Austin Stoermer Coleman was a renowned American mathematician who made significant contributions to the field of algebraic geometry. Born on November 1, 1930, in Chicago, Illinois, he spent his early years studying at the University of Chicago, where he earned a bachelor’s degree in mathematics in 1952, followed by a Ph.D. in 1955.
After completing his doctoral studies, Coleman spent a year at the Institute for Advanced Study in Princeton, New Jersey, before taking up a position as an assistant professor at the University of Michigan. During his time at Michigan, he began collaborating with Alexander Grothendieck, one of the most influential mathematicians of the 20th century, on a project to develop a new theory of algebraic geometry.
Together, Coleman and Grothendieck made groundbreaking contributions to the field, including the development of the theory of schemes, which revolutionized algebraic geometry and became a fundamental tool in the study of algebraic varieties.
Career at Harvard
In 1963, Coleman joined the faculty at Harvard University, where he remained for the rest of his career. During his time at Harvard, he continued his work on algebraic geometry, making significant contributions to the study of abelian varieties, modular forms, and p-adic analysis.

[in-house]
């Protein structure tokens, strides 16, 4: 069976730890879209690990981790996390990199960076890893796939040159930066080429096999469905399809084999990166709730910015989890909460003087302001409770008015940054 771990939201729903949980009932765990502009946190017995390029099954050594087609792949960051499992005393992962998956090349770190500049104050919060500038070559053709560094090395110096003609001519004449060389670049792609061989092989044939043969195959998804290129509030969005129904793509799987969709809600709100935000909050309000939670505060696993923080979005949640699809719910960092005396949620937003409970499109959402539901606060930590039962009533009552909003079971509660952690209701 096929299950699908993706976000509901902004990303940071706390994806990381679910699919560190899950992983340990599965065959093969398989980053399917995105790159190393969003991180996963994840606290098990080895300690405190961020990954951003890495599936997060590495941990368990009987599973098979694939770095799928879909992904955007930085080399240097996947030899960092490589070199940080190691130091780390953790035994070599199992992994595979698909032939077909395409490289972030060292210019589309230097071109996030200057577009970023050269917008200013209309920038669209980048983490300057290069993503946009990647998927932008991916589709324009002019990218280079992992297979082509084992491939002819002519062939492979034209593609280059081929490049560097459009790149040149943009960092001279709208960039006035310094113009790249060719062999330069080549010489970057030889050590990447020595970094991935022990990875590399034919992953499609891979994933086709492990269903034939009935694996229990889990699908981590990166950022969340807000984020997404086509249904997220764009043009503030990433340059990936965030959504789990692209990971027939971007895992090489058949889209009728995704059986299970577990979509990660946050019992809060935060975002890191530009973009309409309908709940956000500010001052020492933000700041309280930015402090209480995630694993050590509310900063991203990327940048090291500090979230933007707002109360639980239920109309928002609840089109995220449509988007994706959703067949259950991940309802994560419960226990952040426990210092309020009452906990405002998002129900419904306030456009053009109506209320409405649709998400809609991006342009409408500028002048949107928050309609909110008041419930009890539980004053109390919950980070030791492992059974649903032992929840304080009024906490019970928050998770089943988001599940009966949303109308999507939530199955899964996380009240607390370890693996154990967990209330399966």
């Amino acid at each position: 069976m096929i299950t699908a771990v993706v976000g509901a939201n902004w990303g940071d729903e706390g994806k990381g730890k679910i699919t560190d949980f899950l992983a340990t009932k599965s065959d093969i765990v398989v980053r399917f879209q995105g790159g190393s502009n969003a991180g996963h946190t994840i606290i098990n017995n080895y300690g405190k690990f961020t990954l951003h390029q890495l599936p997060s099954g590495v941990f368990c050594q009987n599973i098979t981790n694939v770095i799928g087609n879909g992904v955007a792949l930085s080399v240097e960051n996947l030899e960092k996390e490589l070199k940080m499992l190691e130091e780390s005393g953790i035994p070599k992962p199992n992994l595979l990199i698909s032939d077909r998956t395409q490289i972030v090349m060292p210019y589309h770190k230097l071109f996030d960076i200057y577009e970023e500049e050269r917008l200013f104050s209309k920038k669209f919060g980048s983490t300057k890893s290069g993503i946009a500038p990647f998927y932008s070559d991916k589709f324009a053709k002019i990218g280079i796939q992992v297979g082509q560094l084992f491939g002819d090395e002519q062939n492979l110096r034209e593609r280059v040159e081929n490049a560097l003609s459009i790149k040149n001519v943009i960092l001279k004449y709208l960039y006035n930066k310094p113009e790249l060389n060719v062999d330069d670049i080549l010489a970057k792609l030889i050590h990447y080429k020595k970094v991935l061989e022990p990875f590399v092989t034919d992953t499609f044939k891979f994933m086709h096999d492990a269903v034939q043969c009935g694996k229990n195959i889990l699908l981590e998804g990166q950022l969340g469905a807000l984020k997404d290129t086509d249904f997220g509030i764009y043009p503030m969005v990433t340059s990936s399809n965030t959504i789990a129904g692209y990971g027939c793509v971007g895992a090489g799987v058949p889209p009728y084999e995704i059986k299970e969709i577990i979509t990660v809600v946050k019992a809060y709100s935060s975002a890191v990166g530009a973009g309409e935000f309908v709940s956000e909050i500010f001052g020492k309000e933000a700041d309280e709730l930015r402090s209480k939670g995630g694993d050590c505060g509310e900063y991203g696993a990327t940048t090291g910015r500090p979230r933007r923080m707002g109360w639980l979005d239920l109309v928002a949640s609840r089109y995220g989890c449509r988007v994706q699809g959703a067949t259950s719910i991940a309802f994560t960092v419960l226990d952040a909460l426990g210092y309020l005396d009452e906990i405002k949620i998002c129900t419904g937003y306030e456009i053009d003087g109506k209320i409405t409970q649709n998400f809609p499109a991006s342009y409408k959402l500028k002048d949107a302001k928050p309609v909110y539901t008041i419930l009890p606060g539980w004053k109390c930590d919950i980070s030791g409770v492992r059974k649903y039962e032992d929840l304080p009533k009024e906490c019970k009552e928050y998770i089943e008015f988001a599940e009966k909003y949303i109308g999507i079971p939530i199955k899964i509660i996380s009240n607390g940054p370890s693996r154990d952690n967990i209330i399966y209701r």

He also mentored numerous graduate students, many of whom went on to become leading mathematicians in their own right. Coleman’s influence on the field of mathematics was recognized with numerous awards and honors, including the National Medal of Science in 1997.
Coleman’s contributions to algebraic geometry and number theory have had a lasting impact on the field of mathematics. His work on p-adic analysis, in particular, has been instrumental in the development of the Langlands program, a far-reaching and ambitious project that seeks to unify different areas of mathematics through the study of automorphic forms and their associated Galois representations.
Despite his many achievements, Coleman remained humble and dedicated to his work throughout his life. He passed away on March 24, 2014, at the age of 83, leaving behind a legacy of groundbreaking mathematical research and a deep commitment to the pursuit of knowledge.
Austin Stoermer Coleman was a brilliant mathematician whose work continues to influence and inspire researchers in the field of algebraic geometry and number theory. His dedication to his craft, his humility, and his commitment to the pursuit of knowledge serve as an inspiration to all who seek to make a lasting contribution to the world of mathematics.
It is fitting that we continue to honor and celebrate his life and legacy, and to remember the many ways in which he has enriched our understanding of the world around us.